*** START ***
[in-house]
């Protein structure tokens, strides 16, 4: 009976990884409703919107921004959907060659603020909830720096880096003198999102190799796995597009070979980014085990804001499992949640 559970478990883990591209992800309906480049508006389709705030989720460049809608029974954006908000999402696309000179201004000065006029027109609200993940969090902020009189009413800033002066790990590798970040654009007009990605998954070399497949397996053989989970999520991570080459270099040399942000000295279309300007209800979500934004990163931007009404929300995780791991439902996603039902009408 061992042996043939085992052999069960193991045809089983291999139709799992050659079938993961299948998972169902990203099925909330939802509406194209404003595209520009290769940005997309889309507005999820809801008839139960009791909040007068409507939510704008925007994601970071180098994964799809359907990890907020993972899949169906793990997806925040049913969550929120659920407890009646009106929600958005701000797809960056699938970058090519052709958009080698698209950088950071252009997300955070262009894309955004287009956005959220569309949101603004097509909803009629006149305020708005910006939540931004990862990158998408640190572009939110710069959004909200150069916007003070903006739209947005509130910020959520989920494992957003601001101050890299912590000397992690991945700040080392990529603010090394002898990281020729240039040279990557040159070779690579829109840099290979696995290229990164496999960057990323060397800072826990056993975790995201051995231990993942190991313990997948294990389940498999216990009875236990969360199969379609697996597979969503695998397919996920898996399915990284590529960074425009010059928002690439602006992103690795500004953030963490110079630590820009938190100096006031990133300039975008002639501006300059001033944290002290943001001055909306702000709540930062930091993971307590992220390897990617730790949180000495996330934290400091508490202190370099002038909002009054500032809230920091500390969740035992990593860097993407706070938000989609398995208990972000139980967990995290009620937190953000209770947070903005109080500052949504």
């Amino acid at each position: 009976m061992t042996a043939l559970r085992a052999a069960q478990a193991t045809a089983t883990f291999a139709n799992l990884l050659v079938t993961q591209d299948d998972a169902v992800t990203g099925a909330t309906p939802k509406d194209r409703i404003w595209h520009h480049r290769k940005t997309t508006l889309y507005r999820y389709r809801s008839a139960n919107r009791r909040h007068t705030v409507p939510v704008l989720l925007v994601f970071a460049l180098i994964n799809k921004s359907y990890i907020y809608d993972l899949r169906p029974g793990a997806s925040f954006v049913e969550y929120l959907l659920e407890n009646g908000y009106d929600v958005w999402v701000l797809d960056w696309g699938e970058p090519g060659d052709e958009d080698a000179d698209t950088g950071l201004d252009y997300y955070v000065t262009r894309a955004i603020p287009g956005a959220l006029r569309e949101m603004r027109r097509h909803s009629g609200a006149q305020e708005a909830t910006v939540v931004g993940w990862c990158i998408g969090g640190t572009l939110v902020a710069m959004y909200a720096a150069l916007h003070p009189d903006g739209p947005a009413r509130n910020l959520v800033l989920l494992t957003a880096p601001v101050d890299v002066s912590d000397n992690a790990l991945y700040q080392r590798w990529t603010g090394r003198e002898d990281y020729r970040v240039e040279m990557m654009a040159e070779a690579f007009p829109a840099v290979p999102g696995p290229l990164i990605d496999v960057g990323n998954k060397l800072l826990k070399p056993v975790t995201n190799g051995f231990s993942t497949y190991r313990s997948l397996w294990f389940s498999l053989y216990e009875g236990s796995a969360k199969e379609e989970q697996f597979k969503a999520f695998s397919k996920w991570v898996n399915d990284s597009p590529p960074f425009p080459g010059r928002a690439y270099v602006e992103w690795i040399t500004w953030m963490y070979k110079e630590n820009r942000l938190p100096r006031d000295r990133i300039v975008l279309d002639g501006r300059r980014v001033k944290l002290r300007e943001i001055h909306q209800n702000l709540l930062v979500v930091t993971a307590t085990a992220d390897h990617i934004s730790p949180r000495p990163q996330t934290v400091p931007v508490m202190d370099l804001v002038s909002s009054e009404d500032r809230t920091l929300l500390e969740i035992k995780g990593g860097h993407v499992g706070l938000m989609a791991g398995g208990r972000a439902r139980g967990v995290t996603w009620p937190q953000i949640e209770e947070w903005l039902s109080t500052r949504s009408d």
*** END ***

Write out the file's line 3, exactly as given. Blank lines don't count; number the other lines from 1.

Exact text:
């Amino acid at each position: 009976m061992t042996a043939l559970r085992a052999a069960q478990a193991t045809a089983t883990f291999a139709n799992l990884l050659v079938t993961q591209d299948d998972a169902v992800t990203g099925a909330t309906p939802k509406d194209r409703i404003w595209h520009h480049r290769k940005t997309t508006l889309y507005r999820y389709r809801s008839a139960n919107r009791r909040h007068t705030v409507p939510v704008l989720l925007v994601f970071a460049l180098i994964n799809k921004s359907y990890i907020y809608d993972l899949r169906p029974g793990a997806s925040f954006v049913e969550y929120l959907l659920e407890n009646g908000y009106d929600v958005w999402v701000l797809d960056w696309g699938e970058p090519g060659d052709e958009d080698a000179d698209t950088g950071l201004d252009y997300y955070v000065t262009r894309a955004i603020p287009g956005a959220l006029r569309e949101m603004r027109r097509h909803s009629g609200a006149q305020e708005a909830t910006v939540v931004g993940w990862c990158i998408g969090g640190t572009l939110v902020a710069m959004y909200a720096a150069l916007h003070p009189d903006g739209p947005a009413r509130n910020l959520v800033l989920l494992t957003a880096p601001v101050d890299v002066s912590d000397n992690a790990l991945y700040q080392r590798w990529t603010g090394r003198e002898d990281y020729r970040v240039e040279m990557m654009a040159e070779a690579f007009p829109a840099v290979p999102g696995p290229l990164i990605d496999v960057g990323n998954k060397l800072l826990k070399p056993v975790t995201n190799g051995f231990s993942t497949y190991r313990s997948l397996w294990f389940s498999l053989y216990e009875g236990s796995a969360k199969e379609e989970q697996f597979k969503a999520f695998s397919k996920w991570v898996n399915d990284s597009p590529p960074f425009p080459g010059r928002a690439y270099v602006e992103w690795i040399t500004w953030m963490y070979k110079e630590n820009r942000l938190p100096r006031d000295r990133i300039v975008l279309d002639g501006r300059r980014v001033k944290l002290r300007e943001i001055h909306q209800n702000l709540l930062v979500v930091t993971a307590t085990a992220d390897h990617i934004s730790p949180r000495p990163q996330t934290v400091p931007v508490m202190d370099l804001v002038s909002s009054e009404d500032r809230t920091l929300l500390e969740i035992k995780g990593g860097h993407v499992g706070l938000m989609a791991g398995g208990r972000a439902r139980g967990v995290t996603w009620p937190q953000i949640e209770e947070w903005l039902s109080t500052r949504s009408d």